unloading glass good practise

Unloading Glass, Good Practice at Planet Partitioning

Planet Partitioning’s Health & Safety Director, Chris Byng discusses how Planet is tackling the issue of unloading glass onto site:

At Planet Partitioning, we aim to achieve a working environment which is free of work-related accidents, incidents and ill-health, and a culture whereby every opportunity is taken to identify and control hazards and reduce risk.

We have a commitment of continual improvement and, in all areas, look to introduce best practice guidance to employees and sub-contractors to ensure that we are all working towards the company’s safety goals.

One aspect of recent focus is the unloading and distribution of glass in and around a project site – particularly where a quantity of glass needs to be moved to upper floors. Planet often have to overcome pitfalls when straightforward distribution is limited due to site restraints, i.e. where no external hoist is available or the building’s lift is inadmissible or too small to carry the glass.

A solution to this problem was recently demonstrated with the use of a bespoke stillage. The external hoist had been removed by the Main Contractor during Planet’s programmed works, meaning we had to consider how to deliver glass to the project site without manually handling the glass via the stairwell. It is vital to avoid manually handling glass as far as is reasonably practicable and this was at the forefront of our Contract Manager’s mind.

He had considered the unload as soon as he was instructed on the project and engaged the Main Contractor early. He explained the use of the stairs was not safe and he was not willing to put the operatives and the reputations of both companies at risk.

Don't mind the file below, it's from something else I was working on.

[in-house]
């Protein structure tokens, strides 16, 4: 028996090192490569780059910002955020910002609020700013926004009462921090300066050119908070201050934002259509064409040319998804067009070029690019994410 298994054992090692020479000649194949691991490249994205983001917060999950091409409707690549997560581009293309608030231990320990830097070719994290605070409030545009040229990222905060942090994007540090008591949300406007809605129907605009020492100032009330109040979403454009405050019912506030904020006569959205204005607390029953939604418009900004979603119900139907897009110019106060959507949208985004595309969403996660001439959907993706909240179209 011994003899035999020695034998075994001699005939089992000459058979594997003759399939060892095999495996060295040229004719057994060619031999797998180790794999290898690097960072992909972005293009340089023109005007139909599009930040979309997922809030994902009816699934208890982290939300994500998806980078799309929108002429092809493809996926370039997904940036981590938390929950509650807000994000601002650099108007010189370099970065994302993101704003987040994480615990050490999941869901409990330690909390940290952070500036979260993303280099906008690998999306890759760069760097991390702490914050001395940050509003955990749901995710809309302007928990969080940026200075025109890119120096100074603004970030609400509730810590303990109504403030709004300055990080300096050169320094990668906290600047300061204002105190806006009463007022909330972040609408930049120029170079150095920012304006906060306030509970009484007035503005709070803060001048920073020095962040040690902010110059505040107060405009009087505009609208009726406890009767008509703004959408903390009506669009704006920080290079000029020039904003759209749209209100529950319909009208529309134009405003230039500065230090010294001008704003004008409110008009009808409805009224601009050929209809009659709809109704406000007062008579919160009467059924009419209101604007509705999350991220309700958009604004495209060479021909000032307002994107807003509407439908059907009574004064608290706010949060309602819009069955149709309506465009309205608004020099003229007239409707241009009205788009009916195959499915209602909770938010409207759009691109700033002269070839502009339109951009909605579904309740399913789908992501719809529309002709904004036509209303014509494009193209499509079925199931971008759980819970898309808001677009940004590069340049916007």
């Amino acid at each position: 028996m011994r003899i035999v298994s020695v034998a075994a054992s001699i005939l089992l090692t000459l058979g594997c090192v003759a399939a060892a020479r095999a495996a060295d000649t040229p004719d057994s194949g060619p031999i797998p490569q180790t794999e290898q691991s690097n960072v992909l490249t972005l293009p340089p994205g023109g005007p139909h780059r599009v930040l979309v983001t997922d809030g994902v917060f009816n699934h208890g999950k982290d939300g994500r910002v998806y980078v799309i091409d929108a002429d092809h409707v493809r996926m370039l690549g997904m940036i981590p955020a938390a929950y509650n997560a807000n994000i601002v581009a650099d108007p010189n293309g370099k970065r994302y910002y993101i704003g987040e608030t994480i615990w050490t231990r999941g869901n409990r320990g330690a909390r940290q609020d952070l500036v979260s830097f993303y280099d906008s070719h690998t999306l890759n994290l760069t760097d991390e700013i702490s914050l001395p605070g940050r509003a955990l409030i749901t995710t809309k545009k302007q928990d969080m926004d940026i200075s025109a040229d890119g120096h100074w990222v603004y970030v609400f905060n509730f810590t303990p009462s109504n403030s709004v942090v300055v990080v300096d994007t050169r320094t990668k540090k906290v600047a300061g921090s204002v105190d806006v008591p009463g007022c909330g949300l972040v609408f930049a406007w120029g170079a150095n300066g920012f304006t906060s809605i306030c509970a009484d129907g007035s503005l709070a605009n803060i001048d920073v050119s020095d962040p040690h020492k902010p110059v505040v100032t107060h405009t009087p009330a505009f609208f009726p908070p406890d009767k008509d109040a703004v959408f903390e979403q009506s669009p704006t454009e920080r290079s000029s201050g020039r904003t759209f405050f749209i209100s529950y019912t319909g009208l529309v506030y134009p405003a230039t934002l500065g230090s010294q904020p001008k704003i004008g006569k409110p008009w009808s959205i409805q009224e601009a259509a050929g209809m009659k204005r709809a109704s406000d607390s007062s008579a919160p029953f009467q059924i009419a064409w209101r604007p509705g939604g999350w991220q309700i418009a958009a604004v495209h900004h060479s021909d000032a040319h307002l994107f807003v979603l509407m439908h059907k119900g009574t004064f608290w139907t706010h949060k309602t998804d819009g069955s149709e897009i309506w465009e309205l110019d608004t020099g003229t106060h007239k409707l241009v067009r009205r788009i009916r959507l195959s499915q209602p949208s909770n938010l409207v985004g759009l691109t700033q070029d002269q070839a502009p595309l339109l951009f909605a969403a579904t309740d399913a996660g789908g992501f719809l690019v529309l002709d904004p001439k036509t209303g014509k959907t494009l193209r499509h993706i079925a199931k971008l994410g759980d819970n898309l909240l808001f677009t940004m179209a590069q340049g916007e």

The lift was not large enough to take the glass (2500mm high by 1000mm wide), but a solution was found in the form of a bespoke stillage to maximise the available height within the lift. This, coupled with limiting the width of the panels, removed the need for manual handling up the stairs or in the lift.

Planet’s Contract Manager had the bespoke stillage manufactured in good time and the specification meant the stillage was fit for use on the project in hand and robust enough to be retained and used on future projects (having been certified with a safe working load of 750kg following testing and examination).

This practice was also used on another of Planet’s projects when a generic glass trolley was adjusted to enable it to fit in the building’s lift, meaning 300 panes of glass were distributed safely, and without the need for any manual handling, to the 8th floor of a building in Cardiff City Centre.

The actions of Planet’s Contract Managers, on both of these projects, ensured a swift, cost-efficient unload was effected with a low risk of damage. It also portrayed a professional image and demonstrated the Company’s commitment to maintain the safety of our workers.

Website Design by Liven Creative